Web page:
- Creating objects and/or files (both individually and in batch)
- Reading objects and/or files
- Updating objects and/or files, either in full (replacement) or in part (incremental or field-wise updates)
- Tombstoning objects and/or files
- Listing objects and/or files
- Time travel: Users can view older versions of both objects and files
- Ledger/update log: Users can see who changed while data or files, at what time
- Access controls: The owner of a piece of data or a file can control who sees it, and whether they see it in cleartext or in an encrypted or redacted form
- Real-time updates: Applications can be notified, in real-time, when an object or file is changed or whenever an action is performed anywhere within the network
- Transactions: Users can group operations that need to be performed together to ensure atomicity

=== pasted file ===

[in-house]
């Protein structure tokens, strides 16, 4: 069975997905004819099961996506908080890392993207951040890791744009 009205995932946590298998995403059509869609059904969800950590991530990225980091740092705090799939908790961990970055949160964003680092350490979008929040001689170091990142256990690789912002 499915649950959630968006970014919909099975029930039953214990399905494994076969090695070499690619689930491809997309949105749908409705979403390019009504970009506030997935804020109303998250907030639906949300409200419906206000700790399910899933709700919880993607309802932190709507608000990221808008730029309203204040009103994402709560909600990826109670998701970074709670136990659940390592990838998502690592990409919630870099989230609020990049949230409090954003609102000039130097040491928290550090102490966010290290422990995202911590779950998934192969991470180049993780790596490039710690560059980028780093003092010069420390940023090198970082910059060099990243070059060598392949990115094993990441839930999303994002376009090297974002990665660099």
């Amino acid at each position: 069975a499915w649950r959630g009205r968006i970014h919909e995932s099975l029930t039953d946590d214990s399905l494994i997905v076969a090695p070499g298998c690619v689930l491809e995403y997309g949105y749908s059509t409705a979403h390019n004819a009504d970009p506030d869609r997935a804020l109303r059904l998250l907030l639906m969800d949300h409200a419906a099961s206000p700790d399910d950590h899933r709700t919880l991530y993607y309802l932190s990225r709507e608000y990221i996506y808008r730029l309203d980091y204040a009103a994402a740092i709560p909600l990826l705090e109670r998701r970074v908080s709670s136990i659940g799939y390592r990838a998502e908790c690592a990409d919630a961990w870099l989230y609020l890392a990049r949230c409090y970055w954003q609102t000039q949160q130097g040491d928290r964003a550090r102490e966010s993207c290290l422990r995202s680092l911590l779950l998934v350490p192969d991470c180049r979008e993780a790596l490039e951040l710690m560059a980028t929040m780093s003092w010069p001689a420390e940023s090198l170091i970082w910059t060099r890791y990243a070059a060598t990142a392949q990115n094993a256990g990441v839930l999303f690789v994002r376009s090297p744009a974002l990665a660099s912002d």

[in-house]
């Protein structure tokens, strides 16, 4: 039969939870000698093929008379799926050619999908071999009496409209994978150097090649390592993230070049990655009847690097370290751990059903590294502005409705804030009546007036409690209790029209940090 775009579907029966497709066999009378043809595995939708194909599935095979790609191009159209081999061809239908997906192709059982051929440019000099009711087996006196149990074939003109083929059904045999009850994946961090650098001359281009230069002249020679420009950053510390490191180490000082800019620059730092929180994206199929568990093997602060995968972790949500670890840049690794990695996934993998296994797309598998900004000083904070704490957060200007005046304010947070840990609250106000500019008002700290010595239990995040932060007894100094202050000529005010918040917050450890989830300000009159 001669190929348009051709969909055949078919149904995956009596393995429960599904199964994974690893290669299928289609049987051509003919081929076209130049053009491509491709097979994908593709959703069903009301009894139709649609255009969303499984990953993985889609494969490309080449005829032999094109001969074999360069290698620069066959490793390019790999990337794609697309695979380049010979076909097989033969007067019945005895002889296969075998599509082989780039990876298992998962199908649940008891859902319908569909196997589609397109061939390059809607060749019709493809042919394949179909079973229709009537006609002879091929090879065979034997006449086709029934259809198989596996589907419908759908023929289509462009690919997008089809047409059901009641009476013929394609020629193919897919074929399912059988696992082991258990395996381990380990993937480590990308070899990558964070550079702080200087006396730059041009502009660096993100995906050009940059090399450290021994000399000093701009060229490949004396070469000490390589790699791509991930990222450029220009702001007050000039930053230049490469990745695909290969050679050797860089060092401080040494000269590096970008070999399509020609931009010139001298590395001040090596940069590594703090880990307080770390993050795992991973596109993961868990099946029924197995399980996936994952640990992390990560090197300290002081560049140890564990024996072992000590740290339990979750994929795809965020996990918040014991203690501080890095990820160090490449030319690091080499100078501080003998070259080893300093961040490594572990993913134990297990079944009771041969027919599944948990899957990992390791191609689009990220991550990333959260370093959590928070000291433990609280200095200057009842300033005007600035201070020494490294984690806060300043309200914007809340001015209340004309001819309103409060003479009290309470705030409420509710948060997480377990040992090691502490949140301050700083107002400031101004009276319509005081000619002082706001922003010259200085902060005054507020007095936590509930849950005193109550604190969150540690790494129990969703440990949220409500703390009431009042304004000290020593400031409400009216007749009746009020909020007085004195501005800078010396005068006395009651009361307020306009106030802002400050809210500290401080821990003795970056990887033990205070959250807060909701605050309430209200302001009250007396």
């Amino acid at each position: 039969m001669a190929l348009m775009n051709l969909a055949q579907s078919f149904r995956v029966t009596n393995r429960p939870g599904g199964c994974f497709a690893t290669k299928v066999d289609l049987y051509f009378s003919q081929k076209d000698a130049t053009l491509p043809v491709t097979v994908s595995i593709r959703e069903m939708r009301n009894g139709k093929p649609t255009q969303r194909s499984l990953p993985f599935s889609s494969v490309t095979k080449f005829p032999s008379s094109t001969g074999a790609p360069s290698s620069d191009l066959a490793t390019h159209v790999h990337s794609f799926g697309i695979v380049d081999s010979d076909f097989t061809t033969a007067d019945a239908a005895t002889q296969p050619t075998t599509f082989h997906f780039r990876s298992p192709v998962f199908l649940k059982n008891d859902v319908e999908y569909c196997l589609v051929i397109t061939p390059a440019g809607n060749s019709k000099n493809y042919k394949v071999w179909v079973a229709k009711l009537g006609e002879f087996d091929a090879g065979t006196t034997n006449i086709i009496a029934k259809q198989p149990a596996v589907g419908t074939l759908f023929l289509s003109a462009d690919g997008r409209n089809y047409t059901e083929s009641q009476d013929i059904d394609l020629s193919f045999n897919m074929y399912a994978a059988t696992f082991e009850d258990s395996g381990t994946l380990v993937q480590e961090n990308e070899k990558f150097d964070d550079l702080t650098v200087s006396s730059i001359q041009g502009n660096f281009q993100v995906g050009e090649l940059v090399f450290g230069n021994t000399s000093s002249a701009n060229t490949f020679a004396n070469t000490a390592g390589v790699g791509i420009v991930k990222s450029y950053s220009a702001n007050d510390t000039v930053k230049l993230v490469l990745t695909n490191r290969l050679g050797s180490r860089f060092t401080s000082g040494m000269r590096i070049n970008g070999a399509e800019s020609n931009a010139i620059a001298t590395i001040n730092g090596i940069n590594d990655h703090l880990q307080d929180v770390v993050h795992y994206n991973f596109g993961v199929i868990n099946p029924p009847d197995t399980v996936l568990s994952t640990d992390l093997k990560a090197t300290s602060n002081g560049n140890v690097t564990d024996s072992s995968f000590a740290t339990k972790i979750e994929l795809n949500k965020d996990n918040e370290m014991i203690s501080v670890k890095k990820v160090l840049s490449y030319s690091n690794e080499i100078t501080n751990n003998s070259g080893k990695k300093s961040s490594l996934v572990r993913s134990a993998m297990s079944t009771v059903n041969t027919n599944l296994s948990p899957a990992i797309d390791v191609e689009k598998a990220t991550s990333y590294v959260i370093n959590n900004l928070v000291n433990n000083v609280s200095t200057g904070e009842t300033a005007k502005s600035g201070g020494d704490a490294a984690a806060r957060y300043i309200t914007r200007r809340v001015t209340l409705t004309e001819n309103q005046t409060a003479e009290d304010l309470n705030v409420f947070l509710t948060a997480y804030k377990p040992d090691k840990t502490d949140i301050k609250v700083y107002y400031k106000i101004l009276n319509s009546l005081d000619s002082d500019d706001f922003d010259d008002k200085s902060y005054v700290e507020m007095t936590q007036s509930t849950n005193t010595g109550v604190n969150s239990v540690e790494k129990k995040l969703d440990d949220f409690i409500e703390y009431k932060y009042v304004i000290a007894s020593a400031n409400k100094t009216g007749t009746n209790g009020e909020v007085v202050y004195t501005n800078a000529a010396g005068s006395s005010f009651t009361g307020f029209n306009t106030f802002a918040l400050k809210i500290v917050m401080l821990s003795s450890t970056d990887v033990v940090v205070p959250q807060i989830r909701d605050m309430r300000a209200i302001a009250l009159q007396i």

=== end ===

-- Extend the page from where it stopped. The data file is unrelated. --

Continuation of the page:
- Schema evolution: The underlying data model can be evolved to support new types or additional fields within existing types
- Partner evolution: Business partners can be added or removed from the network automatically
These capabilities, along with Vendia Share’s’s sophisticated data modeling techniques, enable businesses to create a broad array of applications and workflows that seamlessly integrate across departments and with their partners. This facilitates real-time, multi-party data sharing l without compromising on performance, security, compliance, or operational transparency. And for more sophisticated analytics, users can easily arrange to export their operational data to an analytics system of choice to perform more elaborate analyses, and connect to existing BI solutions, or apply AI/ML learning techniques (e.g.,Snowflake, Databricks, or Redshift).
Because these access patterns are common across ndustries, sectors, and sizes/segments, they can be implemented once for many users. As an outcome, we can deliver highly customized data models (“nouns”) with a predefined set of actions (“verbs”) that, together, power a broad array of business applications and systems.
To learn more about how Vendia can make API development and management easier for data-driven applications, download our smart APIs ebook. To see if your use case could benefit from a data-centric API approach or a data sharing platform, contact us.